We've seen way too many lawsuits
from people who get upset that Google doesn't rank them highly enough (or that Google has erased them from its index for gaming the search rankings). They often seem to think that it's a natural right that Google must rank them and must rank them highly. Of course, some of us feel that Google is a private company, and has the right to rank sites however it wants. If those rankings aren't very good, then that simply represents an opportunity for the other search engines to provide a better solution and steal away users. Law professor Eric Goldman, who tends to agree
with us on that point, now points
us to a new academic paper suggesting the opposite: that search engines should be regulated as their results represent a form of free speech
. Specifically, the paper argues four key points should be regulated into place:
- Search engines should not be allowed to remove any sites from a search index unless required to remove it by law.
- Search engines must reveal the basis of their ranking methodology and must continue to use the methodology they have made public
- Search engines cannot manipulate search results except if there is a clear example of abuse that needs to be changed
- Search engines should be required to clearly state which results are paid and which are organic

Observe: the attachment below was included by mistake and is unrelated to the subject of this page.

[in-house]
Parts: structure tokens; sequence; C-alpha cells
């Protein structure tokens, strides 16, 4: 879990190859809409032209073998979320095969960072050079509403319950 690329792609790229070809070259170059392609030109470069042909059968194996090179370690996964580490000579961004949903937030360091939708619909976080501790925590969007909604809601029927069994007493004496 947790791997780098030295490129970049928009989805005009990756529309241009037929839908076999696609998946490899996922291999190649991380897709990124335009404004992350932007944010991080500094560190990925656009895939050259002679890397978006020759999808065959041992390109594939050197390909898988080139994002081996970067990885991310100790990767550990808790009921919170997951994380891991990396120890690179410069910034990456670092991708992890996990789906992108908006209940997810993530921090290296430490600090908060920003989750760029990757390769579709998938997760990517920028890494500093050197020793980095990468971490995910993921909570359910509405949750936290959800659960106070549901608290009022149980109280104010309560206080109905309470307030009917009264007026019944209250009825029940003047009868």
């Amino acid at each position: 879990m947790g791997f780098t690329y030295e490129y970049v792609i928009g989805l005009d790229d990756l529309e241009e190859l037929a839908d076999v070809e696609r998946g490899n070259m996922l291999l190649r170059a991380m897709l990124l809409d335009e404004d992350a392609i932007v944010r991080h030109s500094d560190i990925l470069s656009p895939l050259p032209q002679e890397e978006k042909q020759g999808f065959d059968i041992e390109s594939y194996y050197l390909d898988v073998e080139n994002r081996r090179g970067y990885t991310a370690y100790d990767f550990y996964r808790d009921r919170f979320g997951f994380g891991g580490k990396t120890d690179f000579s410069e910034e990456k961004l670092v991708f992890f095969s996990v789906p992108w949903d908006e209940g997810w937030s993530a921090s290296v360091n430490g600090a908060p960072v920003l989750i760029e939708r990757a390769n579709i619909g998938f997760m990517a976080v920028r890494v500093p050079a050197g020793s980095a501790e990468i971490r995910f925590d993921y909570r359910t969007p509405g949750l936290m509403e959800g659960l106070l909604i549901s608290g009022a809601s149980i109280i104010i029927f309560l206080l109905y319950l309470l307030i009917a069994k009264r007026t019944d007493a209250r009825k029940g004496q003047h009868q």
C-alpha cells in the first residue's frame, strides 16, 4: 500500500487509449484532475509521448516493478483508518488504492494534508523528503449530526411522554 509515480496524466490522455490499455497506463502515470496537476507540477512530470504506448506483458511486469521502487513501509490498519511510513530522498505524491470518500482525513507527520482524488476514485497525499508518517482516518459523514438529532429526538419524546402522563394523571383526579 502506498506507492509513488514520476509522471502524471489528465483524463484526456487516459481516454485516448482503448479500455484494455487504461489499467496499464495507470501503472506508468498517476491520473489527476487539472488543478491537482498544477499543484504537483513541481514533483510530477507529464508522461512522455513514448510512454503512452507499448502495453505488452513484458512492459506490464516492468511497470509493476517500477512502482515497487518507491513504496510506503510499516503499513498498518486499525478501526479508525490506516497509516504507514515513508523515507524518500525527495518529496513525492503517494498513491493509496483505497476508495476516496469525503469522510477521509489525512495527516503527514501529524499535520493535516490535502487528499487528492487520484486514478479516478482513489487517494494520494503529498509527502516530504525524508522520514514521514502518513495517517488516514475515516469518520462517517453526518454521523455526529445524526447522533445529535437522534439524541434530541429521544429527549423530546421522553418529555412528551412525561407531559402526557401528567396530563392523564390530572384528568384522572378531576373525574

The first three points seem to be based on the idea that somehow some sites' right to free speech is somehow blocked by search engines not ranking them "properly." While the author admits that free speech issues revolve around gov't, not private company, censorship, she presents a rather complex argument that the internet is a platform for free speech and any intermediaries that get in the way of a listener hearing any particular opinion is thus interfering with free speech. It seems like quite a stretch. In the meantime, we've yet to see why this is a problem that requires legal help. Are there really important sites that have been shut out of the public realm by bad search engine rankings? These days, if a search engine really blocked out such a site, it would almost immediately allow the site owners to get publicity for being "blocked" and generate much more attention. However, we've yet to hear any credible claims of any search engine blocking any legitimate site, other than for trying to manipulate the search engine, for which it seems perfectly reasonable to get banned. As for requiring search engines to clearly mark paid and organic search, it's unclear why this isn't already covered by the FTC concerning deceptive advertising. So, at this point, it seems hard to justify the need for additional regulation.